Happy Wednesday! Continuing the theme of “what are we reading that isn’t mystery fiction,” let’s talk poetry today, Wickeds. Who’s your favorite poet, or what’s your favorite poem and why?
Liz: I’ve been super into Mary Oliver lately. I discovered her years ago with her famous poem The Journey and lately I’ve been devouring her work. Wild Geese keeps coming up lately – one of her standards, but seems so relevant for me right now. I think she’s such a master at weaving life and nature into one concept. (As you can see, I like to mark my favorites!)
Edith: Mary Oliver is one of my favorites, too. “The Summer Day,” with it’s stunning, clarion-call last line: “Tell me, what is it you plan to do with your one wild and precious life?” I also love many of Billy Collin’s poems, particularly when I can hear him read them himself in his regular, almost deadpan voice. “Purity” is a wonderful poem for authors, about his favorite time to write, and how he goes about it. Here’s the first part:
My favorite time to write is in the late afternoon,
weekdays, particularly Wednesdays.
This is how I got about it:
I take a fresh pot of tea into my study and close the door.
Then I remove my clothes and leave them in a pile
as if I had melted to death and my legacy consisted of only
a white shirt, a pair of pants and a pot of cold tea.
Then I remove my flesh and hang it over a chair.
I slide it off my bones like a silken garment.
I do this so that what I write will be pure,
completely rinsed of the carnal,
uncontaminated by the preoccupations of the body.
Finally I remove each of my organs and arrange them
on a small table near the window.
I do not want to hear their ancient rhythms
when I am trying to tap out my own drumbeat.
Now I sit down at the desk, ready to begin.
I am entirely pure: nothing but a skeleton at a typewriter.
Sherry: I confess I don’t read a lot of poetry. It’s not that I don’t like it, but it usually isn’t on my radar unless someone posts a poem. I tend to like New England poets like Robert Frost and Emily Dickinson. Here is my favorite poem of hers. I had it posted on my bulletin board for years starting in high school:
Not In Vain
by Emily Dickinson
If I can stop one heart from breaking,
I shall not live in vain:
If I can ease one life the aching,
Or cool one pain,
Or help one fainting robin
Unto his nest again,
I shall not live in vain.
Jessie: When I was a small child I received a copy of Where the Sidewalk Ends by Shel Silverstein which I loved for its silliness and its wisdom. I love it still. Here’s one of my favorites:
Listen to the Mustn’ts
Listen to the MUSTN’TS, child,
Listen to the DON’TS
Listen to the SHOULDN’TS
The IMPOSSIBLES, the WON’TS
Listen to the NEVER HAVES
Then listen close to me-
Anything can happen, child,
ANYTHING can be.
Barb: In honor of Key West, I’m including poet Elizabeth Bishop. (Though I would note that three other poets mentioned in this post have connections there. Robert Frost spent part of eighteen winters, Shel Silverstein lived there, and Billy Collins lives there now.)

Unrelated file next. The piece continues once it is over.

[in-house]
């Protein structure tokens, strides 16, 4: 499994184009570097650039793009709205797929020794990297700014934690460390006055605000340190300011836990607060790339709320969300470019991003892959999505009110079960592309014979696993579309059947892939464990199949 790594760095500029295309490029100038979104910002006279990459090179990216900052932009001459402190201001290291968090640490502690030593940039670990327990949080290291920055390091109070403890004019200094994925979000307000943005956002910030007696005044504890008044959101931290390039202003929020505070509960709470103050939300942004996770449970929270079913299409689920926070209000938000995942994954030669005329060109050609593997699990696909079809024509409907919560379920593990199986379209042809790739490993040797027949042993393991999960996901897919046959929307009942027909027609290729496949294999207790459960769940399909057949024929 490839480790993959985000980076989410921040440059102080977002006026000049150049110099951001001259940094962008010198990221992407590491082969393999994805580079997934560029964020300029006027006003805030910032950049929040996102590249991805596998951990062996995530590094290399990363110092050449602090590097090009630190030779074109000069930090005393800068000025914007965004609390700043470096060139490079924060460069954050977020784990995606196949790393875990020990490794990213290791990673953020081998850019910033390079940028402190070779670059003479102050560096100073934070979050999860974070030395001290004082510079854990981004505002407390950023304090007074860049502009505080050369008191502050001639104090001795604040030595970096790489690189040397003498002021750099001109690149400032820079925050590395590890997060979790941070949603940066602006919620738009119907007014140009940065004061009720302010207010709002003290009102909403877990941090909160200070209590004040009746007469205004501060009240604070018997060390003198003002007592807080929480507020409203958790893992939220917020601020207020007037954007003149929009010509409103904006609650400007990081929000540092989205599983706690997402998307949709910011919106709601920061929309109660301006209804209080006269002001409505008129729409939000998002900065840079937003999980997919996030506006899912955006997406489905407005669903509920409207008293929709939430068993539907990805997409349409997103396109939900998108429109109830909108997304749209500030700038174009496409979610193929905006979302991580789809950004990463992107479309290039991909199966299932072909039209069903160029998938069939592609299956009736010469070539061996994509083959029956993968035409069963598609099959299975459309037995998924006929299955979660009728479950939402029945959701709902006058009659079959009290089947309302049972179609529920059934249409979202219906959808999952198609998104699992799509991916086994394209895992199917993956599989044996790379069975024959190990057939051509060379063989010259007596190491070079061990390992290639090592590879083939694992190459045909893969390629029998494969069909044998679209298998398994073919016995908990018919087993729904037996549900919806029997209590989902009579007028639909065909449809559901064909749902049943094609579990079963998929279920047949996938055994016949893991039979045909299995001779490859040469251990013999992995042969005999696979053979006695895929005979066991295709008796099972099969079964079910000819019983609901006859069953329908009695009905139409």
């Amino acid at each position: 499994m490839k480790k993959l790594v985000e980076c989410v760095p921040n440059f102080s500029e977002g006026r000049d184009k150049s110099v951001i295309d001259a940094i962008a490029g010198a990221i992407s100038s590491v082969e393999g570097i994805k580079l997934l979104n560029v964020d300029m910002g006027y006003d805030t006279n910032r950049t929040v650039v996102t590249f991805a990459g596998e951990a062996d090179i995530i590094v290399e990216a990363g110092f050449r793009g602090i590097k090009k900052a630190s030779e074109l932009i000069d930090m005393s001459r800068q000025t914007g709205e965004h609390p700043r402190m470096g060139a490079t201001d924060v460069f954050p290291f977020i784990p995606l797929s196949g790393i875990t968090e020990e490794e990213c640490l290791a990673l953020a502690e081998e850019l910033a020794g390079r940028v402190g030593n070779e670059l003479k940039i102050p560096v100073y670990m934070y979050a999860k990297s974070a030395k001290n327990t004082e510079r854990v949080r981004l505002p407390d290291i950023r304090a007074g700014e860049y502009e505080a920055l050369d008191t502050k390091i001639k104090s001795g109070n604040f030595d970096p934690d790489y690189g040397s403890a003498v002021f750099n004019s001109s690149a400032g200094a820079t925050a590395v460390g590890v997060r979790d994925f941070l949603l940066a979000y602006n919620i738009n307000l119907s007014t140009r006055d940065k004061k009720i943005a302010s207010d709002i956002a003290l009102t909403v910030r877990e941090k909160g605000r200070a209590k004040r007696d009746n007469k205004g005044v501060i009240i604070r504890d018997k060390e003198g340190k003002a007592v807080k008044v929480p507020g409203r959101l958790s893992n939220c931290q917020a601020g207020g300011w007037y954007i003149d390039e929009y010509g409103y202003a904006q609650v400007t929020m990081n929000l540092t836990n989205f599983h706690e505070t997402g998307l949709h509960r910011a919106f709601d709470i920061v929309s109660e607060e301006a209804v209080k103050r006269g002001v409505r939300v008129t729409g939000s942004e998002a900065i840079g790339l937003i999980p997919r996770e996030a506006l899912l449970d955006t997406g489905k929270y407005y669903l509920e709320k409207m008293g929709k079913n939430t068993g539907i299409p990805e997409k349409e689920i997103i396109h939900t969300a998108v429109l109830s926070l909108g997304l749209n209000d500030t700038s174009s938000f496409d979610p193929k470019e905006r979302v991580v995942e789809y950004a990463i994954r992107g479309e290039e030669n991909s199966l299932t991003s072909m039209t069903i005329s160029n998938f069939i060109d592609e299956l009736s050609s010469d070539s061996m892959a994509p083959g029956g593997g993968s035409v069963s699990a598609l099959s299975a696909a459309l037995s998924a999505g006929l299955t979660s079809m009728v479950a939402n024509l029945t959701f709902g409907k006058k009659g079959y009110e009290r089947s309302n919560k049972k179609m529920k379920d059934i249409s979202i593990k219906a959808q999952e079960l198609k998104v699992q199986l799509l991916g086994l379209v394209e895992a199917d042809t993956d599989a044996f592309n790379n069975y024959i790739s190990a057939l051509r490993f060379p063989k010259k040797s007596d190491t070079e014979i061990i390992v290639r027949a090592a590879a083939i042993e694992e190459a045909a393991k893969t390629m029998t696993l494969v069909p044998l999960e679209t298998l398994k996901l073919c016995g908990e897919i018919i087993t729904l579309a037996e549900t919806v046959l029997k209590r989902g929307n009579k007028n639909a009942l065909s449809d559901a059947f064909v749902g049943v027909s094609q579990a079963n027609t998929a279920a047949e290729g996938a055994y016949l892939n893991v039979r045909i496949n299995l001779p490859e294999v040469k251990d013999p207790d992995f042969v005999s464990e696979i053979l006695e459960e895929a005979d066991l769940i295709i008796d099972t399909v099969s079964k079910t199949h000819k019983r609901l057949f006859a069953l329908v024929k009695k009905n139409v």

by Elizabeth Bishop
The art of losing isn’t hard to master;
so many things seem filled with the intent
to be lost that their loss is no disaster,
Lose something every day. Accept the fluster
of lost door keys, the hour badly spent.
The art of losing isn’t hard to master.
Then practice losing farther, losing faster:
places, and names, and where it was you meant
to travel. None of these will bring disaster.
I lost my mother’s watch. And look! my last, or
next-to-last, of three loved houses went.
The art of losing isn’t hard to master.
I lost two cities, lovely ones. And, vaster,
some realms I owned, two rivers, a continent.
I miss them, but it wasn’t a disaster.
– Even losing you (the joking voice, a gesture
I love) I shan’t have lied. It’s evident
the art of losing’s not too hard to master
though it may look like (Write it!) like disaster.
Julie: Like Sherry, I am not a huge poetry reader. But my friend Ruth Polleys makes me reconsider it. She has an MFA in poetry, and wrote a remarkable blog called “All That Can Happen in 1000 Days”. (A line from Our Town.) Part memoir of an extraordinary time in her life, part poetry journal. Very raw. I’ve been trying to talk her into doing something with it for a couple of years. Her passion for poetry is contagious, and her talent is real. I’m going to say that Ruth is my favorite poet. (PS, if you are going to read the blog, start from day one. It is a journey.)
Edith: These are all so wonderful. I must include one more, which I had on my wall for many years, by Rumi:
The Guest House
This being human is a guest house.
Every morning a new arrival.
A joy, a depression, a meanness,
some momentary awareness comes
as an unexpected visitor.
Welcome and entertain them all!
Even if they are a crowd of sorrows,
who violently sweep your house
empty of its furniture,
still, treat each guest honorably.
He may be clearing you out
for some new delight.
The dark thought, the shame, the malice.
meet them at the door laughing and invite them in.
Be grateful for whatever comes.
because each has been sent
as a guide from beyond.
Readers: Share your favorite poet or poem!